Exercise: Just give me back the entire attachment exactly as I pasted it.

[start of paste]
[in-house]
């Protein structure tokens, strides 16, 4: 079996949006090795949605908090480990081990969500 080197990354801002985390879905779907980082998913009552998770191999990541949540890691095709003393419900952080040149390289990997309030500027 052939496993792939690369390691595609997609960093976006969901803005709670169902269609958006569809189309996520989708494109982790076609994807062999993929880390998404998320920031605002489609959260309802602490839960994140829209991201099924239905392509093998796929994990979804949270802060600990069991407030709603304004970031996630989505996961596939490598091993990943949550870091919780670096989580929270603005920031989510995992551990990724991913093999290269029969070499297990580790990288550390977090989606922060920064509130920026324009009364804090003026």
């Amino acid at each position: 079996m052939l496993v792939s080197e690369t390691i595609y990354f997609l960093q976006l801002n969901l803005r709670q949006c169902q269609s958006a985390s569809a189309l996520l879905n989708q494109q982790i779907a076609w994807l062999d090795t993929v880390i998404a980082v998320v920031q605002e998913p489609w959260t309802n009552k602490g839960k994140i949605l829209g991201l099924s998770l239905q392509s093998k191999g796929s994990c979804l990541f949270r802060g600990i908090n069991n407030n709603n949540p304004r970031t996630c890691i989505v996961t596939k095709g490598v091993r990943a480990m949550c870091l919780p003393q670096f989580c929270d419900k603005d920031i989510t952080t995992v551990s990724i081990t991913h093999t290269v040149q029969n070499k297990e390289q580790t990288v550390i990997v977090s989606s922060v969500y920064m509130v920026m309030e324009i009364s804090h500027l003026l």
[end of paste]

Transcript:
[in-house]
């Protein structure tokens, strides 16, 4: 079996949006090795949605908090480990081990969500 080197990354801002985390879905779907980082998913009552998770191999990541949540890691095709003393419900952080040149390289990997309030500027 052939496993792939690369390691595609997609960093976006969901803005709670169902269609958006569809189309996520989708494109982790076609994807062999993929880390998404998320920031605002489609959260309802602490839960994140829209991201099924239905392509093998796929994990979804949270802060600990069991407030709603304004970031996630989505996961596939490598091993990943949550870091919780670096989580929270603005920031989510995992551990990724991913093999290269029969070499297990580790990288550390977090989606922060920064509130920026324009009364804090003026």
């Amino acid at each position: 079996m052939l496993v792939s080197e690369t390691i595609y990354f997609l960093q976006l801002n969901l803005r709670q949006c169902q269609s958006a985390s569809a189309l996520l879905n989708q494109q982790i779907a076609w994807l062999d090795t993929v880390i998404a980082v998320v920031q605002e998913p489609w959260t309802n009552k602490g839960k994140i949605l829209g991201l099924s998770l239905q392509s093998k191999g796929s994990c979804l990541f949270r802060g600990i908090n069991n407030n709603n949540p304004r970031t996630c890691i989505v996961t596939k095709g490598v091993r990943a480990m949550c870091l919780p003393q670096f989580c929270d419900k603005d920031i989510t952080t995992v551990s990724i081990t991913h093999t290269v040149q029969n070499k297990e390289q580790t990288v550390i990997v977090s989606s922060v969500y920064m509130v920026m309030e324009i009364s804090h500027l003026l």